Yakima County Commissioner Jesse Palacios has always been one for forming partnerships, even during his days as mayor of Grandview.
So when the Sunnyside School District passed a bond/levy this past February that will allow for the construction of a new school in the northeast area outside of Sunnyside, Palacios saw an opportunity he couldn't resist.
Palacios has been spearheading an effort for the past several months to partner with the City of Sunnyside to help upgrade the area in the northeast section of town around Washout and Cemetery roads. Palacios' plan calls for residents in the area, where there is between 75 and 80 homes, to hook-up to City of Sunnyside utilities, eventually annexing into the city.
Palacios asked for a meeting with City of Sunnyside and Sunnyside School District officials last Friday to see what sort of partnership the three entities could form to help make improvements the county commissioner has been aiming for in the area to the northeast of Sunnyside.
Where the school district fits into Palacios' plans is that with the construction of a new middle school, the county commissioner is hoping the school district will help with some of the expenses of extending water lines out to residents in the area. The school district purchased 56 acres for $360,000 to construct a new school, in the area of Washout and Van Belle roads. The property sits just outside of the city limits near Sheller Road.
Last Friday's meeting helped clear up some issues for Sunnyside School District officials.
One of the reasons for the meeting was Mayor Ed Prilucik spoke with Sunnyside School District Superintendent Dr. Rick Cole about some concerns he had with the property the district purchased, which is entirely in Yakima County. Executive Director of Finance Dave Plesha said the mayor was concerned about whether the property fell in the Urban Growth Area of the city.
Plesha said Friday's meeting was a productive one, as the school district learned the city will be willing to connect utilities for the new middle school that will be constructed by 2006. Plesha said the school district will incur a slightly higher rate for water and sewage disposal as a result of being outside of city limits.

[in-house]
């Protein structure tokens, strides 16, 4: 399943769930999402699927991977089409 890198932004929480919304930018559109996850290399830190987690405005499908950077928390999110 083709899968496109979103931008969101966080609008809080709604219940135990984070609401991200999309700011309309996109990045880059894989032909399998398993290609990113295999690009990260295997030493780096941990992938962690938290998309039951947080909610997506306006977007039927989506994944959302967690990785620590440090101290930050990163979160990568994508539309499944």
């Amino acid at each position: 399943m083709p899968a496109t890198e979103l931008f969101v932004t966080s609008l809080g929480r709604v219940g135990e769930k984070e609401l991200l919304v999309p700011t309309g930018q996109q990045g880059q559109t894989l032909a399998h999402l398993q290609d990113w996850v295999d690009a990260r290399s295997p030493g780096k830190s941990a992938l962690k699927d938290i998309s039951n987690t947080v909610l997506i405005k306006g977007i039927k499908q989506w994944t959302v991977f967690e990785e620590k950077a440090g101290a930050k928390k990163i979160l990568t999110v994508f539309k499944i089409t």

Braven Bendzak, director of facilities for the Sunnyside School District, said the city will connect the new district school to its utilities through an outside utilities agreement. Through the city allowing the school district to utilize its wastewater treatment facilities, the property on which the new school is to be built will eventually be annexed into the city, said Bendzak.
Bendzak also said all but 15.8 acres of the 56 acres of property the district purchased falls within the city's Urban Growth Area. Bendzak also said the city is talking with the school district about possibly placing a new water well on the school district property. The city currently operates a well on school district property, alongside the high school football field.
Plesha said while most cities have their schools within city limits, the local school district did nothing out of the ordinary by purchasing property in the county. Plesha said Outlook Elementary School is outside of the city. Plesha also added when the property for Pioneer Elementary School was purchased it was also outside of city limits.
Bendzak said during Friday's meeting, county officials talked about partnering with the school district for improvement work they are looking at doing in the areas of Beckner and McClain roads.
Both Plesha and Bendzak said the school district is open to any sort of partnership with either the city or the county and will be exploring different options down the road.
"We want to make sure what we are trying to do with this new school is what the city and the county is trying to do," said Bendzak. "It is going to be a partnership with everybody involved."
Palacios said he is hoping a partnership can be formed between the three entities to provide a better way of life for people living in that area. Palacios said people there are running a health risk because of the lack of utility services, such as sewer and water. Palacios said there have been reports in some areas in the northeast section of town that septic flow is coming up out of the ground.
Palacios said in the next few weeks there will be another meeting of the different groups involved in the project. Palacios said the next meeting will involve engineers with the project, which he views as a step in the right direction.
"It will be a really neat thing if we can bring some improvement into that area," said Palacios.